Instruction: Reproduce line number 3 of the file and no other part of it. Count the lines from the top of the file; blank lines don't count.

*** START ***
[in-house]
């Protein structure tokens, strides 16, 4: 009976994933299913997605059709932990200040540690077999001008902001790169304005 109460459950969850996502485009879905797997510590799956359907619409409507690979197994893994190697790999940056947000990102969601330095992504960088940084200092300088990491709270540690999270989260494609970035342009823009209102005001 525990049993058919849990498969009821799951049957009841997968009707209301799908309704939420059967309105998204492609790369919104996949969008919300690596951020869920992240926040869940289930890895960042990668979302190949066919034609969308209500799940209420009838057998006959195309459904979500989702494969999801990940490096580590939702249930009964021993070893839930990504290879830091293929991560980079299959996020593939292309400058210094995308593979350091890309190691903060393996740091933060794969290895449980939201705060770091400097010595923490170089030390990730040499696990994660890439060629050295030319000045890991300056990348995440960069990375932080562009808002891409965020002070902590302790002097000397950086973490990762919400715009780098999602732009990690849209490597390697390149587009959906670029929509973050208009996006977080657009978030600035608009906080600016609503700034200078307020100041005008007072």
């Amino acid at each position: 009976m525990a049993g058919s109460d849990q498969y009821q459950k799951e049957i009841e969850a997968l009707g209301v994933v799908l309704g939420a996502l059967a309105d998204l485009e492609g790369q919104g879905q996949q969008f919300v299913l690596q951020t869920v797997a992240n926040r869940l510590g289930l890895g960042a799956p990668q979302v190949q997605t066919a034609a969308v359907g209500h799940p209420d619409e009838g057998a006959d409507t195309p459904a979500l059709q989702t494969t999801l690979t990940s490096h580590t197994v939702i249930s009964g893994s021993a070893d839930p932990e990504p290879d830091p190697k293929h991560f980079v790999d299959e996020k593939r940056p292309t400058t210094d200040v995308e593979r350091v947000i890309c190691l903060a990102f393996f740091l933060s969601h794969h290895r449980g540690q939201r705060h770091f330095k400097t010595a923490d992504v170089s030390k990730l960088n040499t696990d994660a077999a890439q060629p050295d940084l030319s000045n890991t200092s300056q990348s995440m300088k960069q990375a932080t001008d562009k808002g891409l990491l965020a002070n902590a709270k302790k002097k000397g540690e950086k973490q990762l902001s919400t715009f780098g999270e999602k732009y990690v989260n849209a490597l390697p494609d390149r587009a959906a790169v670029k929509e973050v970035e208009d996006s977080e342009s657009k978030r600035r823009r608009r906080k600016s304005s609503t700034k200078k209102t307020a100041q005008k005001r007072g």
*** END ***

């Amino acid at each position: 009976m525990a049993g058919s109460d849990q498969y009821q459950k799951e049957i009841e969850a997968l009707g209301v994933v799908l309704g939420a996502l059967a309105d998204l485009e492609g790369q919104g879905q996949q969008f919300v299913l690596q951020t869920v797997a992240n926040r869940l510590g289930l890895g960042a799956p990668q979302v190949q997605t066919a034609a969308v359907g209500h799940p209420d619409e009838g057998a006959d409507t195309p459904a979500l059709q989702t494969t999801l690979t990940s490096h580590t197994v939702i249930s009964g893994s021993a070893d839930p932990e990504p290879d830091p190697k293929h991560f980079v790999d299959e996020k593939r940056p292309t400058t210094d200040v995308e593979r350091v947000i890309c190691l903060a990102f393996f740091l933060s969601h794969h290895r449980g540690q939201r705060h770091f330095k400097t010595a923490d992504v170089s030390k990730l960088n040499t696990d994660a077999a890439q060629p050295d940084l030319s000045n890991t200092s300056q990348s995440m300088k960069q990375a932080t001008d562009k808002g891409l990491l965020a002070n902590a709270k302790k002097k000397g540690e950086k973490q990762l902001s919400t715009f780098g999270e999602k732009y990690v989260n849209a490597l390697p494609d390149r587009a959906a790169v670029k929509e973050v970035e208009d996006s977080e342009s657009k978030r600035r823009r608009r906080k600016s304005s609503t700034k200078k209102t307020a100041q005008k005001r007072g």